Suppose I have two branches, master and release/2.0, and I want to merge the release branch into master.
I do a pull request to merge release/2.0 to master, but, after the pull request has been done, I discover that there is a conflict (for example, application's version within the main POM).
How can I solve the conflict? Is the previous one (direct pull request in BitBucket) the right approach, or I have to perform the merge in my local environment and then make the pull request? In this case, which are the steps to perform?
Thanks in advance.
You have two options to resolve the conflict:
1) Resolve them without a pull request.
To do this, you would checkout the master branch, and then pull in the release branch. This is effectively the solution that Bitbucket Server give you when you ask for more information on how to solve the conflict.
$ git checkout master $ git pull origin release/2
<resolve merge conflicts and commit>
$ git push
2) Resolve them with a pull request
To do this, you would create a branch off the tip of
master, pull in the release branch and create a pull request from that branch to master. This is the best option if you don't have permission to push directly to master.
$ git checkout master $ git checkout -b resolve-conflicts-branch $ git pull origin release/2
<resolve merge conflicts and commit>
$ git push -u origin resolve-conflicts-branch
<create pull request>
Note: Once you have resolve the conflicts through either of these methods, your old pull request from
master will be closed automatically since there will no longer be any diff.
perform the merge in reverse locally, merging master into release/2
git checkout release/2 git merge master
then manually resolve any conflicts, commit and push
git commit git push
Your pull request should automatically update itself to the new commit and there are no longer any conflicts (because you just resolved them all)
You could also use a rebase instead of a merge. This gives a cleaner look to your history, at the cost of a little bit of historical accuracy. Many people think that's a good deal.
git checkout release/2 git rebase master <resolve conflicts manually> git push
As before, your Pull Request should now be mergeable
True. I was kind of assuming you'd be deleting the release branch after merging it into master.
In GitFlow branching strategy, a release branch should usually be deleted (or at least abandoned) after the release was finalized, which is when you would merge it back into master.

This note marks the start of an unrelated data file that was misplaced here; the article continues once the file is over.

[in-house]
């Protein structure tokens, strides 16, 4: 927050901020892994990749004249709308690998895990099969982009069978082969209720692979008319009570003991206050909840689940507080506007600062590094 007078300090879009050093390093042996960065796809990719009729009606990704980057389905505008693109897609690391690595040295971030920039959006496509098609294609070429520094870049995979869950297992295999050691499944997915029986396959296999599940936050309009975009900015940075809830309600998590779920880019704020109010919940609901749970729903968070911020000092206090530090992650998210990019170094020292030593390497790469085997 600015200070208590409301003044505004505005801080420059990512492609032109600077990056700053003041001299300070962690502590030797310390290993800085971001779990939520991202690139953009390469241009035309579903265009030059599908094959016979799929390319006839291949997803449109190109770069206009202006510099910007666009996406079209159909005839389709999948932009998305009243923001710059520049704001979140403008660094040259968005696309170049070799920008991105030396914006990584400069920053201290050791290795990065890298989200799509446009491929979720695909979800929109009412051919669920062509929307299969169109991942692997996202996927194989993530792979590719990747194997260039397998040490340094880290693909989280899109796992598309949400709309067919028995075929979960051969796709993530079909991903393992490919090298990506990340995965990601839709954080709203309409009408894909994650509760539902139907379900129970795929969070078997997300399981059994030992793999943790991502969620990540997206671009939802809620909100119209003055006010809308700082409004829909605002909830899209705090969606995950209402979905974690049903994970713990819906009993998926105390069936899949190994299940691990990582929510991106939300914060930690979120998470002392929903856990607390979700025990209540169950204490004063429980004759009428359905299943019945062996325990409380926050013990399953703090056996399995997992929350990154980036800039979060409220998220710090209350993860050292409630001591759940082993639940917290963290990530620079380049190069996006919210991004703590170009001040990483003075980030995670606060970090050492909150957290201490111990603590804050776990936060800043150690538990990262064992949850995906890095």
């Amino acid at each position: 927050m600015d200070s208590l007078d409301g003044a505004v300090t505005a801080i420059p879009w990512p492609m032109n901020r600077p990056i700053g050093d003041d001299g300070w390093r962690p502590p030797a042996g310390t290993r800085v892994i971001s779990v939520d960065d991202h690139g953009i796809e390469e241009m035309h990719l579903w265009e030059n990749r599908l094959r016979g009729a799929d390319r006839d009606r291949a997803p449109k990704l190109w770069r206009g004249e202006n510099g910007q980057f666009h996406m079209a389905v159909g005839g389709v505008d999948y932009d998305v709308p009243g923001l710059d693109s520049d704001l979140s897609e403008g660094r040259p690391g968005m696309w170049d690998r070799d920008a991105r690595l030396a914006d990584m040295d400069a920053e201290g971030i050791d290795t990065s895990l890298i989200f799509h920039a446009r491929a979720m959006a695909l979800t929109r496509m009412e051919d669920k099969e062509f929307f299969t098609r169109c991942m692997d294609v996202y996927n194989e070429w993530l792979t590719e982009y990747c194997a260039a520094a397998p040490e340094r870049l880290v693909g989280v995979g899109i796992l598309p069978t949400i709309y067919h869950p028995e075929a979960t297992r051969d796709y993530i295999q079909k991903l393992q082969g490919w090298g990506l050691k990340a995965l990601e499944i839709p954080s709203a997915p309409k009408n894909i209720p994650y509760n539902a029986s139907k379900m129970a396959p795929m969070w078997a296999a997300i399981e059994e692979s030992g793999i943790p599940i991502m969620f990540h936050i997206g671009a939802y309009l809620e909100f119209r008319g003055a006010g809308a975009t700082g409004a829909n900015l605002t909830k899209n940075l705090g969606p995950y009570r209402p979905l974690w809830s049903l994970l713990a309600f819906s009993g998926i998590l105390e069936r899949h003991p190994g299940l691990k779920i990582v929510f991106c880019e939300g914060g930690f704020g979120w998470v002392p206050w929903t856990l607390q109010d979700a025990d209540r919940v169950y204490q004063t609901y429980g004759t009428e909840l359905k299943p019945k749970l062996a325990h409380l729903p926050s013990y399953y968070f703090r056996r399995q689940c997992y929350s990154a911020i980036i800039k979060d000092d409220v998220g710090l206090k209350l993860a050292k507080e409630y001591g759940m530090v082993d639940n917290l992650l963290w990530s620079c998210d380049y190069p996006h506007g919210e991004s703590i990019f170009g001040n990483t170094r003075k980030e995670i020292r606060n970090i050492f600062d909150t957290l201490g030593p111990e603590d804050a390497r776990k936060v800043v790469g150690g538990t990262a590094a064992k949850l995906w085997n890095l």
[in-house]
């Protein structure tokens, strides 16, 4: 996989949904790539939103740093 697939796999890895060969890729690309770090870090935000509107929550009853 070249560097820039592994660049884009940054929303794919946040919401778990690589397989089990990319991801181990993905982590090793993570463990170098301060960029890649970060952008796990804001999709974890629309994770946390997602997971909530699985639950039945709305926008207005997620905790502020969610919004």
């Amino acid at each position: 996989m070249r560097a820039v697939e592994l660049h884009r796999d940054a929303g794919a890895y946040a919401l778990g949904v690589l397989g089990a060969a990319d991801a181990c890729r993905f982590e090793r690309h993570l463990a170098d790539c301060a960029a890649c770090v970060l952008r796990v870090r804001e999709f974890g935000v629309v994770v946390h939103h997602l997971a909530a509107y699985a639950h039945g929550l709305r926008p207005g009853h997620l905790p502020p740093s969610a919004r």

We've developed a plugin, Power Editor for Bitbucket, that allows you to resolve conflicts on a pull request in the UI. You won't need to go through any of the git commands anymore (even though we highly recommend you learn them, they can be quite useful). You can check out out here.
It also supports:
I resolve locally, w/ a non-fast forward merge from the target branch into the source branch. A word about non-fast forward merges, they create an easily rescinded commit should you require a rollback.
1. Checkout to master, get latest, checkout to your release/2.0 and non-fast forward merge master in to it:
git checkout master && git pull && git checkout release/2.0 && git merge --no-ff master
2. Your output will indicate which files are conflicting. Iron out those conflicts.
3. Commit the conflict resolution, push your release branch back up for a clean pull request.
git commit -am "resolve merge conflict" && git push
@Casey Wise, maybe I'm misunderstanding your comment but it seems to me that this will result in all the changes from master being on the release branch.
If you then want to make a bugfix to that release branch, you may not get what you expect because it will contain all the changes from master too - which may be API breaking, contain extra features etc and is against the rules of SemVer.
As a project manager, I have discovered that different developers want to bring their previous branching method with them when they join the team. Some developers are used to performing individual wo...
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